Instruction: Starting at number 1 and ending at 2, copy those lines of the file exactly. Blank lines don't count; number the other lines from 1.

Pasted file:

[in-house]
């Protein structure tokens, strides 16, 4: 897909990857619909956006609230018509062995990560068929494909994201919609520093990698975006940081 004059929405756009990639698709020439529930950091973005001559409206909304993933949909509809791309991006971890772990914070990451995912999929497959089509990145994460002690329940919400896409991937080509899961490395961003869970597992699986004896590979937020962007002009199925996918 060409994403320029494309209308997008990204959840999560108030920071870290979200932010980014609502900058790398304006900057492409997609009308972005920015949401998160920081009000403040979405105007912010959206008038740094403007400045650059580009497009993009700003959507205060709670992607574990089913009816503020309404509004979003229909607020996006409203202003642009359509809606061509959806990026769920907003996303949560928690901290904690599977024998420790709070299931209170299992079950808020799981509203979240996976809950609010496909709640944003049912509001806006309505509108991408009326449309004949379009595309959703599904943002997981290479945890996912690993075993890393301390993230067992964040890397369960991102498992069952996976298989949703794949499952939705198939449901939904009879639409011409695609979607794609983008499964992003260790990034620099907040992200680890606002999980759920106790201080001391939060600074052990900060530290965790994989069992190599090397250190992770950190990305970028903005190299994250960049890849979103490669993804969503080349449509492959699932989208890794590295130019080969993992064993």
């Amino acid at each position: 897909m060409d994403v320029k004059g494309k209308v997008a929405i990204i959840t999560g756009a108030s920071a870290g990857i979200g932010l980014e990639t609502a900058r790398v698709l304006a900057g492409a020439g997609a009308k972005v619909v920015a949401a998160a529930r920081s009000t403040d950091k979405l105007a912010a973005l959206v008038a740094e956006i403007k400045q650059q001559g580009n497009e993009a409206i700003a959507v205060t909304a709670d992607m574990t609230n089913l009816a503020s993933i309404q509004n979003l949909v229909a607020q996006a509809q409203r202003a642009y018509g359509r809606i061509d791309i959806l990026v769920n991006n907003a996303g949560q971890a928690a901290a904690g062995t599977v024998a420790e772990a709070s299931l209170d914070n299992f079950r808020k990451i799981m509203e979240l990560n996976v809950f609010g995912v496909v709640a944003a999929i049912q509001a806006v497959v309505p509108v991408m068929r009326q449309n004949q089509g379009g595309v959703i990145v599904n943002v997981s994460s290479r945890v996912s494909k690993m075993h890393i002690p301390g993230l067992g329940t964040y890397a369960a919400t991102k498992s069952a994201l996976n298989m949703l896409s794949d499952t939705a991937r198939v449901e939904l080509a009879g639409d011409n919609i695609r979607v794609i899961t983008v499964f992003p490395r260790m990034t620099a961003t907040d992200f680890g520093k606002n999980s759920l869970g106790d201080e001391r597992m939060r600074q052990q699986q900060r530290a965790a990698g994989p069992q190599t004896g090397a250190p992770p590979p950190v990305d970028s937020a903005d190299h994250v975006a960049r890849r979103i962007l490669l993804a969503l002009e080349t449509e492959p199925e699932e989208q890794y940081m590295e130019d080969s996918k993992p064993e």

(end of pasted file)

[in-house]
């Protein structure tokens, strides 16, 4: 897909990857619909956006609230018509062995990560068929494909994201919609520093990698975006940081 004059929405756009990639698709020439529930950091973005001559409206909304993933949909509809791309991006971890772990914070990451995912999929497959089509990145994460002690329940919400896409991937080509899961490395961003869970597992699986004896590979937020962007002009199925996918 060409994403320029494309209308997008990204959840999560108030920071870290979200932010980014609502900058790398304006900057492409997609009308972005920015949401998160920081009000403040979405105007912010959206008038740094403007400045650059580009497009993009700003959507205060709670992607574990089913009816503020309404509004979003229909607020996006409203202003642009359509809606061509959806990026769920907003996303949560928690901290904690599977024998420790709070299931209170299992079950808020799981509203979240996976809950609010496909709640944003049912509001806006309505509108991408009326449309004949379009595309959703599904943002997981290479945890996912690993075993890393301390993230067992964040890397369960991102498992069952996976298989949703794949499952939705198939449901939904009879639409011409695609979607794609983008499964992003260790990034620099907040992200680890606002999980759920106790201080001391939060600074052990900060530290965790994989069992190599090397250190992770950190990305970028903005190299994250960049890849979103490669993804969503080349449509492959699932989208890794590295130019080969993992064993």